What should I study if I want a career in international development?

You can go two ways on this (at least) and it depends on your basic skills and aptitude.

The first option is acquiring some hard skills. Engineering, nursing, IT, and teaching or training are good examples. An appropriate terminal degree, combined with a minor in a foreign language (not French or Spanish unless you can become fluent. Turkish and Urdu are good choices for poor language learners as they are a little easier to learn and yet are exotic enough that no one expects fluency. If you’re good with languages, go with one of the major difficult ones – Russian, Arabic, or Mandarin Chinese) or international relations will open a lot of doors.

The second option is to study international development and/or its related disciplines. This will require a graduate degree and it covers a lot of different study options; I’d include international or public health, public policy, conflict studies, “development studies” and the big one, development economics. The trick to this path is that it can be very hard to go abroad with these kinds of degrees, because you’re not really doing anything a development project needs in the field. You run the risk of getting tracked into headquarters-based jobs – academia or think tank if you’re lucky, program backstopping if you’re not so lucky. The best way to mitigate that risk is to acquire whatever hard skills you can (grantwriting is a good one) while in school, and intern as much as humanly possible. Abroad if you can, of course.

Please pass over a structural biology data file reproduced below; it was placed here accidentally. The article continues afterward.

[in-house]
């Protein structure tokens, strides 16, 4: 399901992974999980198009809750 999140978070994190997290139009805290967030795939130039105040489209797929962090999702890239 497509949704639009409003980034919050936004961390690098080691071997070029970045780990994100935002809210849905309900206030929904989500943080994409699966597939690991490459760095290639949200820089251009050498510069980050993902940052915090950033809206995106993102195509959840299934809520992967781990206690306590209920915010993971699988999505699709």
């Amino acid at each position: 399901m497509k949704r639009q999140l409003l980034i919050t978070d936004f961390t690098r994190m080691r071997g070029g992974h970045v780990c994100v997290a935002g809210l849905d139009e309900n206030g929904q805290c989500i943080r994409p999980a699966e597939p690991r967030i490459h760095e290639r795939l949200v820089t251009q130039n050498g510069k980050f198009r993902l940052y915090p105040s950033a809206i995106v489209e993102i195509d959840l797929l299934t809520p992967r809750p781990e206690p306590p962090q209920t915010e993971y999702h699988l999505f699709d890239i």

Anyone want to talk about their own study and where it led them?

ETA: Ethan Zuckerman commented below and mentioned a big thing I left off – time overseas. If you want a job in the developing world, people will feel a whole lot better if they already know you can hack living there. I talk about this in my Damsels in Success post a bit. One useful thing to say here: STUDY ABROAD. It’s the easiest way to fully immerse yourself in another culture. And choose somewhere tough. Auckland or Paris does not count. I did my own study abroad in Cairo, and I know that employers saw that as clear evidence that I could adapt easily in other places. (And they’re right – if you can live in downtown Cairo, you can live almost anywhere.)

(photo credit: clarkstown67)